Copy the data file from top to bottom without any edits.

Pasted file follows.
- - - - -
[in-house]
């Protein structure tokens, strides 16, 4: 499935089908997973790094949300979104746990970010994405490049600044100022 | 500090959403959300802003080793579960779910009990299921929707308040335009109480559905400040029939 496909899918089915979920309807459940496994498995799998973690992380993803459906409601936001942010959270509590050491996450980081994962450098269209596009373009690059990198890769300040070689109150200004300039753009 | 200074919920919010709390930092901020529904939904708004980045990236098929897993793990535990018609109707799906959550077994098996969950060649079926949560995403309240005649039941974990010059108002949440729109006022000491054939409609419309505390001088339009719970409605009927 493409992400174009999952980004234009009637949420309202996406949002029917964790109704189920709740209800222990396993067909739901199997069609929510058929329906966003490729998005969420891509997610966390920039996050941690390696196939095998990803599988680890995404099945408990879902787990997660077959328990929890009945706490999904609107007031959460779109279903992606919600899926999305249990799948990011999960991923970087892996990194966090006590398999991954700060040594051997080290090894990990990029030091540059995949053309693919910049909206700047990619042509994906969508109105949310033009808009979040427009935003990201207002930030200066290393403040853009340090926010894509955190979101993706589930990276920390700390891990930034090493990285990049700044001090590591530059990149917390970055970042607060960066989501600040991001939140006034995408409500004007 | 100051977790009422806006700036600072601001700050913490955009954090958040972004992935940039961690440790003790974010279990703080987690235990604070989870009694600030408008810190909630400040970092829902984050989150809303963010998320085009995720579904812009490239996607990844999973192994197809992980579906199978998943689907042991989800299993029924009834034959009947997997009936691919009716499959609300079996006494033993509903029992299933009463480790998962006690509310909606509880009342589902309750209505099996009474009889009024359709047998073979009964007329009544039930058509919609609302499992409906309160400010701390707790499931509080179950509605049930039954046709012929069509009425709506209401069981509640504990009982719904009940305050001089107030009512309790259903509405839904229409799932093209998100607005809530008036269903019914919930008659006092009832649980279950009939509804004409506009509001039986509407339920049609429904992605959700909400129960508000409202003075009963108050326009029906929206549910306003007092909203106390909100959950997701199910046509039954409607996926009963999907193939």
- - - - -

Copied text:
[in-house]
């Protein structure tokens, strides 16, 4: 499935089908997973790094949300979104746990970010994405490049600044100022 | 500090959403959300802003080793579960779910009990299921929707308040335009109480559905400040029939 496909899918089915979920309807459940496994498995799998973690992380993803459906409601936001942010959270509590050491996450980081994962450098269209596009373009690059990198890769300040070689109150200004300039753009 | 200074919920919010709390930092901020529904939904708004980045990236098929897993793990535990018609109707799906959550077994098996969950060649079926949560995403309240005649039941974990010059108002949440729109006022000491054939409609419309505390001088339009719970409605009927 493409992400174009999952980004234009009637949420309202996406949002029917964790109704189920709740209800222990396993067909739901199997069609929510058929329906966003490729998005969420891509997610966390920039996050941690390696196939095998990803599988680890995404099945408990879902787990997660077959328990929890009945706490999904609107007031959460779109279903992606919600899926999305249990799948990011999960991923970087892996990194966090006590398999991954700060040594051997080290090894990990990029030091540059995949053309693919910049909206700047990619042509994906969508109105949310033009808009979040427009935003990201207002930030200066290393403040853009340090926010894509955190979101993706589930990276920390700390891990930034090493990285990049700044001090590591530059990149917390970055970042607060960066989501600040991001939140006034995408409500004007 | 100051977790009422806006700036600072601001700050913490955009954090958040972004992935940039961690440790003790974010279990703080987690235990604070989870009694600030408008810190909630400040970092829902984050989150809303963010998320085009995720579904812009490239996607990844999973192994197809992980579906199978998943689907042991989800299993029924009834034959009947997997009936691919009716499959609300079996006494033993509903029992299933009463480790998962006690509310909606509880009342589902309750209505099996009474009889009024359709047998073979009964007329009544039930058509919609609302499992409906309160400010701390707790499931509080179950509605049930039954046709012929069509009425709506209401069981509640504990009982719904009940305050001089107030009512309790259903509405839904229409799932093209998100607005809530008036269903019914919930008659006092009832649980279950009939509804004409506009509001039986509407339920049609429904992605959700909400129960508000409202003075009963108050326009029906929206549910306003007092909203106390909100959950997701199910046509039954409607996926009963999907193939």